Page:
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# MECH 423 Casting, Welding, Heat

## Treating and NDT

Time: _ T _ J _13:15 - 14:45
Credits: 3.5

Review
Lecture 13
Lecture 13

Assessment Criteria

Presentation

10 %

10 %

10 %

10 %

Assignments (4)

15 %

15 %

Exams:

## (with Midterm) (without Midterm)

Midterm (optional)

15 %

0%

Final

50 %

65%

100%

100%

Total

Lecture 13

Final

80 marks

## 3 questions, that require design, calculations or

explanation, of which you attend 2 questions (15
marks each)

Lecture 13

Writing Strategy

## Answers, it will be better to be crisp looking at all the

possibilities of the questions in full

## Normalizing process - Keywords will be, how much and how

long you will heat the sample, and how fast and by what
method you will cool it. Include crystal size, shape, advantages
and disadvantages as well.

Lecture 13

Preparing Strategy

Casting

techniques etc.

Heat Treatment

techniques etc.

Welding

techniques etc.

NDT

techniques etc.

Lecture 13

The various
microstructural
zones formed
in fusion welds
between a
pure metal
(right) and an
alloy (alloy).

Schematic of
the distinct
zones in a
fusion weld in a
pure metal (a)
and an alloy (c)
as these
correspond to
phase regions
in the
hypothetical
phase diagram
shown (b).

Lecture 11

## Simplified Welding Equations

Peak Temperatures in solid metal:

2e Chy 1
1

TP T0
H net
Tm T0
0.5

where:
T0 = temperature of workpiece at start of welding (K)
TP = Peak temperature at distance y from fusion boundary (K)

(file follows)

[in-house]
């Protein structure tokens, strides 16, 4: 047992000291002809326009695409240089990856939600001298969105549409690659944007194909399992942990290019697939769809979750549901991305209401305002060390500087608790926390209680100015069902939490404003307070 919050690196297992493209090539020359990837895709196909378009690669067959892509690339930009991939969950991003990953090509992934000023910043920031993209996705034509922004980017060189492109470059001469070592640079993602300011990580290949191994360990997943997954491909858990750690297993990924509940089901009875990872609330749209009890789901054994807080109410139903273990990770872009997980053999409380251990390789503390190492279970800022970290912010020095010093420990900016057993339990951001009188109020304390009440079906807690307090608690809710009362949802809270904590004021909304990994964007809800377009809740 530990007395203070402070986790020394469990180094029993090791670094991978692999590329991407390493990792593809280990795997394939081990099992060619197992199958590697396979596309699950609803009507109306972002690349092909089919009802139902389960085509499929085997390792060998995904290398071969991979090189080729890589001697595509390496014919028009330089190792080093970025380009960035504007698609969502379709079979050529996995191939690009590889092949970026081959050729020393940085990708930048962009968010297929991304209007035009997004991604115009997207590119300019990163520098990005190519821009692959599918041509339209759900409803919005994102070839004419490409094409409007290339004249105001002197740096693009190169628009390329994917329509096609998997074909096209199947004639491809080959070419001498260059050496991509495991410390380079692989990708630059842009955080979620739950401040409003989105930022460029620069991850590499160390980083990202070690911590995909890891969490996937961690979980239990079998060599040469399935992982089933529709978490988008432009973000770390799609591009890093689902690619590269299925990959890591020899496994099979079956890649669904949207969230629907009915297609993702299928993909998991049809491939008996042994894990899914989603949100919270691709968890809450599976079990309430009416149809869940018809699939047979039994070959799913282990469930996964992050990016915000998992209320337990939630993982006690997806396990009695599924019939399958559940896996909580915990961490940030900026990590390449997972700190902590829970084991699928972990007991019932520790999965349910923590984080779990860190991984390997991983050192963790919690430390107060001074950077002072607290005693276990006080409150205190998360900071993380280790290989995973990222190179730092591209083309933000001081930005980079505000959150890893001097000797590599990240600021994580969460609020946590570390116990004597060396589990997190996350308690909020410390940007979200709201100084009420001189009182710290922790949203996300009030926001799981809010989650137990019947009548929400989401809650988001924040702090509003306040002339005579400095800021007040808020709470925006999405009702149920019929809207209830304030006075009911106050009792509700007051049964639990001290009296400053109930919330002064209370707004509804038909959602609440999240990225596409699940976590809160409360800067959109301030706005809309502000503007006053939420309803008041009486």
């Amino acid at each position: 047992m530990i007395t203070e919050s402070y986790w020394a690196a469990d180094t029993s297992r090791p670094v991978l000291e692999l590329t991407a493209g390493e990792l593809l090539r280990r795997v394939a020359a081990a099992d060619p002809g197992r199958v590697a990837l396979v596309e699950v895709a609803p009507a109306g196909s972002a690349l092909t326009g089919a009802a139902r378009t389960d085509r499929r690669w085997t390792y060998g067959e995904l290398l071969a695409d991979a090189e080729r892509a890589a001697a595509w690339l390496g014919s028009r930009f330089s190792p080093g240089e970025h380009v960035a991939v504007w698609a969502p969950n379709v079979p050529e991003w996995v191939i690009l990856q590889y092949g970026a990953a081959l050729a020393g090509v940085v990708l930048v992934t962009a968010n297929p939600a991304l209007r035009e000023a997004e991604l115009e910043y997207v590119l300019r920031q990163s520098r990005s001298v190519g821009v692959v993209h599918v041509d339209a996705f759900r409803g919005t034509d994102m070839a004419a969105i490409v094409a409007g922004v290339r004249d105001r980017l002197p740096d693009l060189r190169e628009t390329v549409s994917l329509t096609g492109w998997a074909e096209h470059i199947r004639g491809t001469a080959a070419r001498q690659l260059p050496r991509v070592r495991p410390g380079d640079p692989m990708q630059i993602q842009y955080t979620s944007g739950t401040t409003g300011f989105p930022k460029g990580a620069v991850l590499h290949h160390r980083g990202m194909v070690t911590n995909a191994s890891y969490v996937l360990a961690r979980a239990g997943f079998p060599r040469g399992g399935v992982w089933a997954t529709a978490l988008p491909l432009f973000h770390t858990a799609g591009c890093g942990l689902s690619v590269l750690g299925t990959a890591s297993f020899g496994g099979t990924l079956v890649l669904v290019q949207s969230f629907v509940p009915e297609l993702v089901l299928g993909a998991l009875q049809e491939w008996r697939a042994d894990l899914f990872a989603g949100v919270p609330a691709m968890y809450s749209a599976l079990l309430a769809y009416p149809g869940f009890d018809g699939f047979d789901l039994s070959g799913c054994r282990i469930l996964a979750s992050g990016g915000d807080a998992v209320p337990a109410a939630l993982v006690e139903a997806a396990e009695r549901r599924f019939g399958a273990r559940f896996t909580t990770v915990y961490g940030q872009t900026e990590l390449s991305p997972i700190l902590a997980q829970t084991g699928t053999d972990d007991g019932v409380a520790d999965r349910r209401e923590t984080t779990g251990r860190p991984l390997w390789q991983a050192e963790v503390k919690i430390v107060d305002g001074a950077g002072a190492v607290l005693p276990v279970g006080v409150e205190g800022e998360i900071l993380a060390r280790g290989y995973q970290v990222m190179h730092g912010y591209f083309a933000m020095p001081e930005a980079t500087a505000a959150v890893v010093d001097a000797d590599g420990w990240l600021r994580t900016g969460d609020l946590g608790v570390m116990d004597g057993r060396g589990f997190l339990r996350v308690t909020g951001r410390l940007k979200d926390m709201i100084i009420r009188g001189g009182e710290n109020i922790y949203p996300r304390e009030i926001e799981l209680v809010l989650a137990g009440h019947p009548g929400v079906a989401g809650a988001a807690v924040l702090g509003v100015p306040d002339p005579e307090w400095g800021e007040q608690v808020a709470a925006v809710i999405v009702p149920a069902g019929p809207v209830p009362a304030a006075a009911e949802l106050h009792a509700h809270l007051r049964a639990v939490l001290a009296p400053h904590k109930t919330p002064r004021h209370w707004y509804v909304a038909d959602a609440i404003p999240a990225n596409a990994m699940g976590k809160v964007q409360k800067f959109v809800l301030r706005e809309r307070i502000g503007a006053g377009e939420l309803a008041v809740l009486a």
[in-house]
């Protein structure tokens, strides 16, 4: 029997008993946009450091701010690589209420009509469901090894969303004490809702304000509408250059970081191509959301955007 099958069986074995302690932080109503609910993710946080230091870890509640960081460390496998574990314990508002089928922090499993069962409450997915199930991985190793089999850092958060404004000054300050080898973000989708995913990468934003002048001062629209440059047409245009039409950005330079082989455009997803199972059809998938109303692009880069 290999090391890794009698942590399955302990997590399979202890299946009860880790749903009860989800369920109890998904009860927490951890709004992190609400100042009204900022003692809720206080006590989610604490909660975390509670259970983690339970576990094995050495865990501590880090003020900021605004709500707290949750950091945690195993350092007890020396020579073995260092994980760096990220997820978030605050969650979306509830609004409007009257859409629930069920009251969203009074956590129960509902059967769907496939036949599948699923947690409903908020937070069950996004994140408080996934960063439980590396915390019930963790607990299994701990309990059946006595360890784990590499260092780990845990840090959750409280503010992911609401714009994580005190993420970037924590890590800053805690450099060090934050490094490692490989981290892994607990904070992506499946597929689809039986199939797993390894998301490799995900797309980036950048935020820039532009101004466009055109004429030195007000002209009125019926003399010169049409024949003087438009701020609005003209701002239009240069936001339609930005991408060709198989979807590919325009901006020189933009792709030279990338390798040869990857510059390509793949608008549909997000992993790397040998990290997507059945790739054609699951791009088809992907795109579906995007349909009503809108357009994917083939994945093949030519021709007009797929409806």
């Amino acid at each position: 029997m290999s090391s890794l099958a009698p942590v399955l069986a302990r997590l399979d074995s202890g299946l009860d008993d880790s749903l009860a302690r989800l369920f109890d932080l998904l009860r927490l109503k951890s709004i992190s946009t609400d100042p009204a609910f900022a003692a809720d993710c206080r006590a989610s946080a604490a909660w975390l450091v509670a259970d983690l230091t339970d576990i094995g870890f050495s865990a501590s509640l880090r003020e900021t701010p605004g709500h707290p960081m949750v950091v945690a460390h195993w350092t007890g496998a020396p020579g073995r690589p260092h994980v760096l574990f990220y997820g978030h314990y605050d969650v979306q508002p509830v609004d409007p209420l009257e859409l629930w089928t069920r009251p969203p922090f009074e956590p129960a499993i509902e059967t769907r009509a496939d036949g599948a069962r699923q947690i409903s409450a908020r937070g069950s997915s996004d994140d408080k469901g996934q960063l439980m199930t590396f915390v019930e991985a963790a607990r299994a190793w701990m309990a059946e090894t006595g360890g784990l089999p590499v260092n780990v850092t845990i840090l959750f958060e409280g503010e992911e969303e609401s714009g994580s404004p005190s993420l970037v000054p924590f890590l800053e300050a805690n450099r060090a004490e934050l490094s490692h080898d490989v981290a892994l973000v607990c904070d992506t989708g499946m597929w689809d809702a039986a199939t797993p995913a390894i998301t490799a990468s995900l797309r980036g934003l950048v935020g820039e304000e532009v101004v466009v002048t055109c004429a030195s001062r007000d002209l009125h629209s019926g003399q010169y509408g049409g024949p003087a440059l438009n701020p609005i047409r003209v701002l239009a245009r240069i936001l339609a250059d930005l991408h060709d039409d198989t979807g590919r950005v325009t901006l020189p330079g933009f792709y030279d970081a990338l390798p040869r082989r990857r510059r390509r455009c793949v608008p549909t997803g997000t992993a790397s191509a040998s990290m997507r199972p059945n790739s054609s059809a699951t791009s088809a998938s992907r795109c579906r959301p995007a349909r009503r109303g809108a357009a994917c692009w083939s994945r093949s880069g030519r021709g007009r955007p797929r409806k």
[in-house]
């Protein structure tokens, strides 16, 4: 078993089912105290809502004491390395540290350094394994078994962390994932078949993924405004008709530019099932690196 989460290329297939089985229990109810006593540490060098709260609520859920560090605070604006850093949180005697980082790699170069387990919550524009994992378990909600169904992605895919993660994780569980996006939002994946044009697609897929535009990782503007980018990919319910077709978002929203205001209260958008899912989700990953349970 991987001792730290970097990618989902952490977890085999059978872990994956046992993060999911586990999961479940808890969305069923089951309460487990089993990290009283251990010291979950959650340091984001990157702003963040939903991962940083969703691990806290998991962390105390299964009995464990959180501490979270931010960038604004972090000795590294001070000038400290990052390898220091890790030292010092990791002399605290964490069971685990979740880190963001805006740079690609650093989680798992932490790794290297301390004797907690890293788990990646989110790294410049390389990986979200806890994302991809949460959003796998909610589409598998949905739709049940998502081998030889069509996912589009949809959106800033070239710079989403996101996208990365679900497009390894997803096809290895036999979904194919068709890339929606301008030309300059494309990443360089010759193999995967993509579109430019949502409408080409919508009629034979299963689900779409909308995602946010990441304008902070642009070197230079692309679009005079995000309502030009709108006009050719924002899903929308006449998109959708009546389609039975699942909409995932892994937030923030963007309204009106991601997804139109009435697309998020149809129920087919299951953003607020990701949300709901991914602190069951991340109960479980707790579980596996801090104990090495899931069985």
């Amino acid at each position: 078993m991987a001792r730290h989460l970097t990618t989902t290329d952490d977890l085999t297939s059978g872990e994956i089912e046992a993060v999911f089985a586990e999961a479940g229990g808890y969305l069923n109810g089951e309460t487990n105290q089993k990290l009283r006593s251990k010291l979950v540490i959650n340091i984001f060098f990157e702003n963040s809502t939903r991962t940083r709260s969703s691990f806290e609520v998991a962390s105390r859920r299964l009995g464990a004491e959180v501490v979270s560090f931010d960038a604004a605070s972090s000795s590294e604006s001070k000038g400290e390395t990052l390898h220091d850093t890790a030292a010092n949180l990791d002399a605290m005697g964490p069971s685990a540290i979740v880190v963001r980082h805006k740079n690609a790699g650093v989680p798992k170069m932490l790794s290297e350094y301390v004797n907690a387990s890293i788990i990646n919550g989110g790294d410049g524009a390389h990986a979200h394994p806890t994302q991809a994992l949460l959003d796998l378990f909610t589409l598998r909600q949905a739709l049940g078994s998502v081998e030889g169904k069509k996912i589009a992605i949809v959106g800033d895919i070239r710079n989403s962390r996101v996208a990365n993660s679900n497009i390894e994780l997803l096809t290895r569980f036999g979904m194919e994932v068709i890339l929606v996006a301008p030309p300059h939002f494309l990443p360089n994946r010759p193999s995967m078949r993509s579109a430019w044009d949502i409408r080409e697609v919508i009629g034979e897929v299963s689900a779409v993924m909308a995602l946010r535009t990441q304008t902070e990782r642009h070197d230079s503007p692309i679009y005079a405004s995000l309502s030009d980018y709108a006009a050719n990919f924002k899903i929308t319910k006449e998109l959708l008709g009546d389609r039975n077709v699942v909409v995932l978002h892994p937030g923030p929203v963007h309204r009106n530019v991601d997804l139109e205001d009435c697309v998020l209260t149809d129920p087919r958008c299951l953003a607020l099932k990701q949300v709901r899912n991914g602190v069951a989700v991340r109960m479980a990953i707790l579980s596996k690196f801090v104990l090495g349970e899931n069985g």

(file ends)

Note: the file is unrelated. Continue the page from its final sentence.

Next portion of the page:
Tm = melting temperature (or liquidus) of metal being welded (K)
= density of metal (g.m-3)
C = specific heat (J.g-1 .K-1)
Hnet = heat input (J.m-1) = q/v = EI/v for arc welding processes
h = thickness of base material (m)
e = base of natural logarithms (2.718)
y = distance form fusion zone (= 0 at the fusion zone, where TP = Tm) (m)

Lecture 11

## Simplified Welding Equations

Solidification rate
The rate at which weld metal solidifies can have a strong effect
on microstructure and properties.
Solidification time, St , in seconds:

LH net
St
2
2kC Tm T0

where:
L = Latent heat of fusion (J/m3)
T0 = temperature of workpiece at start of welding (K)
Tm = melting temperature (or liquidus) of metal being welded (K)
k = thermal conductivity (J.m-1.s-1. K-1)
= density of metal (g.m-3)
C = specific heat (J.g-1 .K-1)
Hnet = heat input (J.m-1) = q/v = EI/v for arc welding processes

Lecture 11

## Simplified Welding Equations

Cooling Rates
Final metallurgical state of FZ and HAZ is primarily determined by cooling
rates. Affects fineness/coarseness of grains, homogeneity, phases,
microconstituents etc. Especially in steels where some phase
transformations are dependent on cooling rate (fast cooling can produce
hard, brittle martensite).

## For a single pass in a butt joint between

thick plates (> 6 passes) of equal
thickness:

2k TC T0
R
H net

where:
R = cooling rate at the weld centreline (K/s)
T0 = initial temperature of workpiece (K)
TC = temperature at which cooling rate is calculated (K)
k = thermal conductivity (J.m-1.s-1. K-1)
Hnet = heat input (J.m-1) = q/v = EI/v for arc welding processes
Lecture 11

## Simplified Welding Equations

For thin plates ( < 4 passes):

h
TC T0
R 2kC
H net

where:
R = cooling rate at the weld centreline (K/s)
T0 = initial temperature of workpiece (K)
TC = temperature at which cooling rate is calculated (K)
k = thermal conductivity (J.m-1.s-1. K-1)
= density of metal (g.m-3)
C = specific heat (J.g-1 .K-1)
C = volumetric specific heat (J.m-1 .K-1)
Hnet = heat input (J.m-1) = q/v = EI/v for arc welding processes
Note: increasing the initial temperature, T0, (by preheating)
decreases the cooling rate,R.
Lecture 11

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